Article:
“Theoretically,” she nodded. “But where would you find something like that, High God? This is Phoenix’ power, to match it, you would need a --”

The princess’ voice trailed off as her eyes widened, giving Moyuan a long surveying look from head to toe. And so was Pojing, it seemed they had understood something Bai Qian did not.

“What are you talking about, High God?” asked Yehua quietly.

“We can’t do that,” Pojing declared.

“Do what?” Yehua stressed.

It dawned on Bai Qian sooner than she’d expected. Their talk in Xunzhua’s library that day came back to her, not that she needed it too. She only needed to know Moyuan to have a guess at his plan, and she knew him very well.

“No,” she uttered, her hands starting to tremble.

Moyuan’s eyes met hers for a second then he spoke with finality in his voice.

“What would a weapon of such Balance be able to do, Princess?”

He knew these things – Bai Qian realized. He didn’t need the answer to that question. The answer was for them.

Glancing nervously at each of them, Zhuowei began with difficulty. “This Feather is the entire life force of a Fire Phoenix, combined with a Celestial Dragon’s cultivation, it would produce the most harmonious and strongest kind of Balance. A weapon with a Balanced core of said rarity and magnificence is – in theory – the master of all weapons. But…”

“Can you forge a weapon like that if you have all the components?” Moyuan asked.

Zhuowei blinked in disbelief, exchanging looks of panic with her brother.

“Yes… yes, I can, but…”

Yehua stepped forward. “Wait –"

Moyuan went on, “how long will it take?”

Master Gejing joined in with utmost caution in his voice. “Senior, you cannot seriously suggest…”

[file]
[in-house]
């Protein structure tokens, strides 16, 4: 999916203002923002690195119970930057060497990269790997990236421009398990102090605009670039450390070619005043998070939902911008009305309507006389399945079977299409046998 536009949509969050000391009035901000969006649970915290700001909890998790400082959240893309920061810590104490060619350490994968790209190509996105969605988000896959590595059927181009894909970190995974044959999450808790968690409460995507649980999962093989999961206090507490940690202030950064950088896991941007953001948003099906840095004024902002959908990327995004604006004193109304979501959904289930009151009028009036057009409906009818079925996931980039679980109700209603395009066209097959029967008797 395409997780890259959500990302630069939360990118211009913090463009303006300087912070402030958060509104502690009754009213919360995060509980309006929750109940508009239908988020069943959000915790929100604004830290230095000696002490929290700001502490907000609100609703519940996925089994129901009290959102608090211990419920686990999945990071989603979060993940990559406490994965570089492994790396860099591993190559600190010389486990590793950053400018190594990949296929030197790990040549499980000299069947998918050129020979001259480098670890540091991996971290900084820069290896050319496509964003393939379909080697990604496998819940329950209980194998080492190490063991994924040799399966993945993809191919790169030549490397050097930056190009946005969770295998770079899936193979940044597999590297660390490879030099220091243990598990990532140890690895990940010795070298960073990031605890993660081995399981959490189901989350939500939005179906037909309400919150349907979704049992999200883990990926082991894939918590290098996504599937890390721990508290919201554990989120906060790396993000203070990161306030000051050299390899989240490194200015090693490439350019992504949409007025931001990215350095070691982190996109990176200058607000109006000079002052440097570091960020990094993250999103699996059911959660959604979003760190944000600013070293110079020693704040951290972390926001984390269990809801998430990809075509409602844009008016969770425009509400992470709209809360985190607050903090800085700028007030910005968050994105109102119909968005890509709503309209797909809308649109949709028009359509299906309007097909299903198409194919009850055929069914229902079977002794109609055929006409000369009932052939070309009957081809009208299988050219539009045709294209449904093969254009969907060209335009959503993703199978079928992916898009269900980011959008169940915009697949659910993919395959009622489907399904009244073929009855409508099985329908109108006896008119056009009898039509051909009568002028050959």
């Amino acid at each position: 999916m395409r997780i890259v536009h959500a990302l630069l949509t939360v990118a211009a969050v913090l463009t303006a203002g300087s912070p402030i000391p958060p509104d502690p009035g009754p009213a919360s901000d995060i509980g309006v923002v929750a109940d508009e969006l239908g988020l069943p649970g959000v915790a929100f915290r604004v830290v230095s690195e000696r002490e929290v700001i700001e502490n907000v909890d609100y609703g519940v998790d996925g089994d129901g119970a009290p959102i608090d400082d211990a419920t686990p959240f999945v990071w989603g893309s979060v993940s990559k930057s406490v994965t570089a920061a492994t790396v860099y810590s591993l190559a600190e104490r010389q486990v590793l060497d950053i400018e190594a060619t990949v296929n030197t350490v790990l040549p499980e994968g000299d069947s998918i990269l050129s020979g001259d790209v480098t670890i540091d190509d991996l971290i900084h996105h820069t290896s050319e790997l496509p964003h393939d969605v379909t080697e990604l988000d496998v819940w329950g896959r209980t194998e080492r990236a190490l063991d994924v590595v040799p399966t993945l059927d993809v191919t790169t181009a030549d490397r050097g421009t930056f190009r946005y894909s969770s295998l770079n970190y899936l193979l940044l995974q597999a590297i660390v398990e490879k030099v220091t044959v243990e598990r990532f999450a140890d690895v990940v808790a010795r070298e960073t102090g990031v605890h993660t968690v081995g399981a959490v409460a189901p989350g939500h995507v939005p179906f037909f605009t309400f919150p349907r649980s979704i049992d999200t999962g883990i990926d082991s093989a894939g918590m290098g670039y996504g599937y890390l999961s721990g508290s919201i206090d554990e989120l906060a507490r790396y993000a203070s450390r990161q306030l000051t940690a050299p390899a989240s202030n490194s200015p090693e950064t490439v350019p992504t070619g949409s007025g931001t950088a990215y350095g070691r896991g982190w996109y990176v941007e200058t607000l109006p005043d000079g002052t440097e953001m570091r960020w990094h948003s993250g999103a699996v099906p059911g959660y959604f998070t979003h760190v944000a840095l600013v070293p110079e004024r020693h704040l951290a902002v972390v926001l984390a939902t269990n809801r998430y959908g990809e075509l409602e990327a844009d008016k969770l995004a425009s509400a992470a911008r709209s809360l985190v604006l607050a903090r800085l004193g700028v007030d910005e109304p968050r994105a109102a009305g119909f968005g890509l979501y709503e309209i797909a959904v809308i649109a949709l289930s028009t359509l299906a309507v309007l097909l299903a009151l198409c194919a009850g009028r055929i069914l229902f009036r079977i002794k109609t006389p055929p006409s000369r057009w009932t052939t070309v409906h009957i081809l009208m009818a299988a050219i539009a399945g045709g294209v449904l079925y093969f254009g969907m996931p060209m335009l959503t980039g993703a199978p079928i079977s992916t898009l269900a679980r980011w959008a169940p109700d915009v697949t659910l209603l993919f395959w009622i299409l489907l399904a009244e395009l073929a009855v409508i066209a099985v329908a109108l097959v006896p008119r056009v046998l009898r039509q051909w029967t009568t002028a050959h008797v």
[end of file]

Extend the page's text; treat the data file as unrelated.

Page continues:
“Out of all my unbelievable suggestions so far, Gejing, I daresay I have the most confidence in this one.”

“Senior…”

“I only need one of you to perform your best summoning spell to gather the amount of cultivation and power required and direct them towards the Feather. When equilibrium is reached, you will know. I presume the princess is more than capable of handling the rest.”

Gejing fell into defeated silence. Bai Qian gaped like a fish out of water at Moyuan’s face which had as much emotion as an inkstone.

Again, Yehua insisted, “what -- are we talking about?”

“I… God of War,” Zhuowei shook her head. “You’re talking about giving up… your life! This power feather is from a Phoenix High Goddess, to match its power and create Balance, it will take everything you have – everything!”

“Then take everything.”

“Just a second!” Yehua interrupted. They all turned and looked at him. Even Moyuan’s expression had stirred a bit at his brother’s forceful tone.

“Are you saying we are supposed to take your Life Force and let you die?”

“It is either me or thousands of others, I would have thought the choice was obvious.”

Bai Qian tipped her head backward and almost cried out in helplessness -- of course it was obvious to him. If there was one man in this world who could speak of death like a well thought-out plan, it was Moyuan.

“That is out of the question,” said Pojing. “Dying on the battlefield is one thing, but it is another to knowingly sacrifice another’s life. Even if it is for the same cause.”

“Are you not making the choice to trade some men’s lives for others with your troops, King of Xunzhua?” Moyuan responded. "The ones you have sent to the front, did you not know they were going to die? Why is that any different from what I am proposing?”

Pojing looked stunned. Perhaps by the calmness and the inarguable reason uttered by someone who was suggesting his own death. Yehua shook his head and mumbled something along the line of ‘this is insane’.

“Furthermore,” Moyuan continued. “Can any of us say with honesty that you believe this battle can be turned around by continuing to fight like we have?”

It was absolute silence after that question except for the sounds of the battle. Was it… getting louder?

Desperate, Bai Qian blurted out the first idea that came to her. “If all we need is a combination of your power and the Demon Queen’s, then why don’t you wield the sword that’s about to be made? Your hand will be in touch with her essence, isn’t that the same thing?”

“She speaks sense,” Yehua nodded. “Why not do that?”

Moyuan said instantly, “It doesn’t work that way.”

Zhuowei shook her head slightly, looking down at her boots.

“Please,” Moyuan made a gesture with his hand to invite her to speak.

The princess grimaced, clearly not wanting to give him more reasons to proceed with this idea.